And then summarized as:
…the compliance requirements are not an obstacle, but rather an expression of a deeper business need that the team must still address.
Which is to say: you wanted this, and so I am giving it to you.
The word “bureaucracy” is something like the word “legacy.” You only describe something as legacy software when you don’t like the software. Otherwise, you just call it your software. Similarly, as Schwartz outlines, agile (and all software processes) are insanely bureaucratic, full of rules, norms, and other “governance.” We just happen to like all those rules, so we don’t think of them as bureaucracy. As he writes:
While disavowing rules, the Agile community is actually full of them. This is understandable, because rules are a way of bringing what is considered best practices into everyday processes. What would happen if we made exceptions to our rules—for instance, if we entertained the request: “John wants to head out for a beer now, instead of fixing the problem that he just introduced into the build?” If we applied the rules capriciously or based on our feelings, they would lose some of their effectiveness, right? That is precisely what we mean by sine ira et studio in bureaucracy. Mike Cohn, for example, tells us that “improving technical practices is not optional.”15 The phrase not optional sounds like another way of saying that the rule is to be applied “without anger or bias.” Mary Poppendieck, coauthor of the canonical works on Lean software development, uses curiously similar language in her introduction to Greg Smith and Ahmed Sidky’s book on adopting Agile practices: “The technical practices that Agile brings to the table—short iterations, test-first development, continuous integration—are not optional.” I’ve already mentioned Schwaber and Sutherland’s dictum that “the Development Team isn’t allowed to act on what anyone else [other than the product owner] says.”17 Please don’t hate me for this, Mike, Mary, Ken, and Jeff, but that is the voice of the command-and-control bureaucrat. “Not optional,” “not allowed,” – I don’t know about you, but these phrases make me think of No Parking and Curb Your Dog signs.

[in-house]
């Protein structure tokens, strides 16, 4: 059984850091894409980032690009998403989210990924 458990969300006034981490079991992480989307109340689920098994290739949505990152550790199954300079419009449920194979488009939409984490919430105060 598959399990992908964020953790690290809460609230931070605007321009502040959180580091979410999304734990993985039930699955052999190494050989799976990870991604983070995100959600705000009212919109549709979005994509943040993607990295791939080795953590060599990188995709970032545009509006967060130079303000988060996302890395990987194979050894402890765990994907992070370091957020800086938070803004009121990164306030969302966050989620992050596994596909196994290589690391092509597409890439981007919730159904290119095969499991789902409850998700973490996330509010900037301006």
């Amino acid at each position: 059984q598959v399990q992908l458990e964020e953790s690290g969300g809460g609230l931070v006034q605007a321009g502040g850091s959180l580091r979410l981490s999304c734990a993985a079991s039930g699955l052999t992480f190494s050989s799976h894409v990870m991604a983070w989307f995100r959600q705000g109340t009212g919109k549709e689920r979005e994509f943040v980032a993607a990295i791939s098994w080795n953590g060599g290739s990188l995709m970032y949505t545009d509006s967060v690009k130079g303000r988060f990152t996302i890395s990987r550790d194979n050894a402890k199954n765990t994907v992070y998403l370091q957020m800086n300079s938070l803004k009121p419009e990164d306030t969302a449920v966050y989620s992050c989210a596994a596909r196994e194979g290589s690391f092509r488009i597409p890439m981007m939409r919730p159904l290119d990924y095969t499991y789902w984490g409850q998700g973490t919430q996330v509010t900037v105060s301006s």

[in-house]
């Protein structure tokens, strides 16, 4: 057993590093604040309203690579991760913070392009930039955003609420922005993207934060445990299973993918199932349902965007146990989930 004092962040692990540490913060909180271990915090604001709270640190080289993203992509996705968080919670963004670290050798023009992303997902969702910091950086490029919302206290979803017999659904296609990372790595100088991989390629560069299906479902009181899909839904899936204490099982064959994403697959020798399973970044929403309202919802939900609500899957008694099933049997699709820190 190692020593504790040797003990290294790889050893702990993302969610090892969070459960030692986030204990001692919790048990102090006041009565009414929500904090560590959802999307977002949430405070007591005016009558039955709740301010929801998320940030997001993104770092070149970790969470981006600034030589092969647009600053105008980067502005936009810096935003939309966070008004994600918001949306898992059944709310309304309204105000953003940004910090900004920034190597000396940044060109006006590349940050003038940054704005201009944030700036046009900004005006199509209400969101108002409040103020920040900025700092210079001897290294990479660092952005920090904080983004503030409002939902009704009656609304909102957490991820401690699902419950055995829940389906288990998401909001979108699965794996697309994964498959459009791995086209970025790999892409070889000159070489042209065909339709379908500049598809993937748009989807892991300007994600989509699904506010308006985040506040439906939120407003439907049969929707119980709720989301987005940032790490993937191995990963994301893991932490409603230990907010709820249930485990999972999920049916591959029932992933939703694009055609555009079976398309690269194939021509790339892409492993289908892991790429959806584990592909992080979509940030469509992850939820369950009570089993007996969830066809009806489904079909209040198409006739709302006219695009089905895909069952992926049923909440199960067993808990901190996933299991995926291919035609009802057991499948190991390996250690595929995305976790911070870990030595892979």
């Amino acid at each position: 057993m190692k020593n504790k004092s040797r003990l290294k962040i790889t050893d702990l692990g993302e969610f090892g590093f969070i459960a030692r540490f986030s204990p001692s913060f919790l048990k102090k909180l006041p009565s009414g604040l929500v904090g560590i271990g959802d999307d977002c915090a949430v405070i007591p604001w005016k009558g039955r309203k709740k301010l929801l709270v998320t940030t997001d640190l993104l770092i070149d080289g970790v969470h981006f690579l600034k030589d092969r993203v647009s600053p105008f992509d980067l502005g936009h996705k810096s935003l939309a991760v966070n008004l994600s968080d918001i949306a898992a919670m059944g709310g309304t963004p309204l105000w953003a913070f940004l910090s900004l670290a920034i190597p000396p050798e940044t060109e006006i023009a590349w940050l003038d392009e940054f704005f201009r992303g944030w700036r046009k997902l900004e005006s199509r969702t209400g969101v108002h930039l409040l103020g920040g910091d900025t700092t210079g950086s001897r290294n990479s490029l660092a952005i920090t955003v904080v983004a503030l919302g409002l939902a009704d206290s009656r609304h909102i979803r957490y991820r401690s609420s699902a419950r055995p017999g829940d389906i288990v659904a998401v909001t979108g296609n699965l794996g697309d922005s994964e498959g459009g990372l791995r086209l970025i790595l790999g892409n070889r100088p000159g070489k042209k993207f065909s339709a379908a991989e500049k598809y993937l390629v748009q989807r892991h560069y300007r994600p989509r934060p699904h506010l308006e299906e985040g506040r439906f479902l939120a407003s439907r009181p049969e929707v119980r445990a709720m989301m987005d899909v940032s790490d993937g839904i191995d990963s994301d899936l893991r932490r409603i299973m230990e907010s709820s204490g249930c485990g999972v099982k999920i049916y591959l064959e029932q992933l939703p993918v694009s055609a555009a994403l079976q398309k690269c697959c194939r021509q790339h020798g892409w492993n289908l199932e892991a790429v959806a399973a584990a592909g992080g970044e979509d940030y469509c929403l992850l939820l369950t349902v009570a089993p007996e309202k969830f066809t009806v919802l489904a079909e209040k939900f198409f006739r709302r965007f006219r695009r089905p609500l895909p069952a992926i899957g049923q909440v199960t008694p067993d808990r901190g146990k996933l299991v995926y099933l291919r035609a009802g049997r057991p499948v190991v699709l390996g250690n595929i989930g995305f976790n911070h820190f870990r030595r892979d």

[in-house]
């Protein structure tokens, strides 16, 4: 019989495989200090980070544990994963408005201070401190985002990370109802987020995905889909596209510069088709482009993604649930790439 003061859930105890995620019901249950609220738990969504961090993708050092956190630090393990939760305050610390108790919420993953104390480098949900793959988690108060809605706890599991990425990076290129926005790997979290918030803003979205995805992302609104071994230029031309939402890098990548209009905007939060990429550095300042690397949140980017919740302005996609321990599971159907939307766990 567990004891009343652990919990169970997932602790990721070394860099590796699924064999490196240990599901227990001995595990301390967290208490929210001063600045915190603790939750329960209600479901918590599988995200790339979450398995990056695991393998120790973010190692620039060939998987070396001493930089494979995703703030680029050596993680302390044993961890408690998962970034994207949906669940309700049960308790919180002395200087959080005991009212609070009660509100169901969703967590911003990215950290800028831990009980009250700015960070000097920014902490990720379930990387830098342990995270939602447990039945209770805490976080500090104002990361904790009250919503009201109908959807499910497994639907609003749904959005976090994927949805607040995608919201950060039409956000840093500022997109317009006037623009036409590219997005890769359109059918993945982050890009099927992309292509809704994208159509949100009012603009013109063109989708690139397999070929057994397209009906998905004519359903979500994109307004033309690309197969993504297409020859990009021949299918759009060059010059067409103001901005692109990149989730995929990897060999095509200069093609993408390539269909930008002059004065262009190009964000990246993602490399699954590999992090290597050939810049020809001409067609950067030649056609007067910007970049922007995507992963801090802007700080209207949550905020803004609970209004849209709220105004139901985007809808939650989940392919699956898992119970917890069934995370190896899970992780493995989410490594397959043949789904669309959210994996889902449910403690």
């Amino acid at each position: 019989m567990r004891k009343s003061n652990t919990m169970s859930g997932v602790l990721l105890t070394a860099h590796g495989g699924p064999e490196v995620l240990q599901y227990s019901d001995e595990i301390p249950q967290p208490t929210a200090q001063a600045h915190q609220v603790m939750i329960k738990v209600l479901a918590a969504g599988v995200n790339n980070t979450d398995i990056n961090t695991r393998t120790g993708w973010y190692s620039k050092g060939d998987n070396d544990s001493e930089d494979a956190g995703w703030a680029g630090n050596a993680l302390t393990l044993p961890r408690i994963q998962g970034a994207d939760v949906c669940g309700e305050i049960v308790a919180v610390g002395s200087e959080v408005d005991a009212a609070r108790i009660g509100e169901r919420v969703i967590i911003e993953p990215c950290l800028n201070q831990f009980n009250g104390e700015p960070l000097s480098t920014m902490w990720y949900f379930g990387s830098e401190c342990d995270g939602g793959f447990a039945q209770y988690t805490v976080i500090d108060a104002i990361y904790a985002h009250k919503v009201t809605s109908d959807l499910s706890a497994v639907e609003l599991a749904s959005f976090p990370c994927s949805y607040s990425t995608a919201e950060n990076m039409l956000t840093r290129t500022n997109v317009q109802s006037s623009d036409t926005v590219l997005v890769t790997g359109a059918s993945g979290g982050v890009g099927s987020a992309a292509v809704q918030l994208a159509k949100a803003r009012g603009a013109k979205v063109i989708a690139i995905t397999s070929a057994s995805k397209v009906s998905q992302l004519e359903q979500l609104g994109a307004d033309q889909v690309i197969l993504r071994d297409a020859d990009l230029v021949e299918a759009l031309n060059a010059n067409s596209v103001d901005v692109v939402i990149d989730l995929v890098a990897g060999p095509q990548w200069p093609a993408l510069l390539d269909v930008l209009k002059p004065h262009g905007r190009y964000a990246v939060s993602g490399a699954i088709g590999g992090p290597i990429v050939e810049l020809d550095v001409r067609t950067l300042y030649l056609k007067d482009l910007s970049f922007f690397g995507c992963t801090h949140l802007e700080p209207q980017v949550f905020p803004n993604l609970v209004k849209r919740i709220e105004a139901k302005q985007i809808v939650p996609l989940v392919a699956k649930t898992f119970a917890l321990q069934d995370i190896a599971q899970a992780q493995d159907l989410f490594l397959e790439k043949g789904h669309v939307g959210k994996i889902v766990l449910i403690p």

These are the kind of thought-trains that only ever evoke “well, of course my intention wasn’t the awful!” from the other side. It’s like with the ITIL and the NRA, gun-nut people: their goal wasn’t to put in place a thought-technology that harmed people, far from it.
Gentled nestled in his wry tone and style (which you can image I love), you can feel some hidden hair pulling about the unintended consequences of Agile confidence and decrees. I mean, the dude is the CIO of a massive government agency, so he be throwing process optimism against brick walls daily and too late into the night.
The cure, as ever, is to not only to be smart and introspective, but to make evolution and change part of your bureaucracy:
Rules become set in stone and can’t change with circumstances. Rigidity discourages innovation. Rules themselves come to seem arbitrary and capricious. Their original purpose gets lost and the rules become goals rather than instruments. Bureaucracies can become demoralizing for their employees.
So, you know, make sure you allow for change. It’s probably good to have some rules and governance around that too.
Instead, the post emphasized new ways NASA is thinking about acceptable risk for these launches. During the space shuttle era, launch sites were governed by some 2,200 safety requirements. NASA worked to “strip down the expensive rules and came up with just 500 core safety requirements for launches.”
But, the post notes, ”at commercial launch sites, there are only 55 safety requirements.” This “underscores perhaps the single biggest difference between NASA and its commercial partners: risk tolerance. NASA likes to have next to none, and pays for it, while the companies tend to embrace calculated risk as a way to iterate and learn while still developing their products.”
This a major point in companies fixing up their software process: you probably have all sorts of rules and regulations that no longer apply. Just like with managing a legacy application portfolio, you have to aggressively manage your compliance portfolio to eliminate rules that no longer apply.
Matt Curry covers this point with a funny boat-metaphor at the start of his brand talk from last year. You also hear some cases of federal agencies forcing this culling by simply not following the rules and seeing if anyone complained: the compliance equivilent of just turning off old, dusty servers to see who’s using it.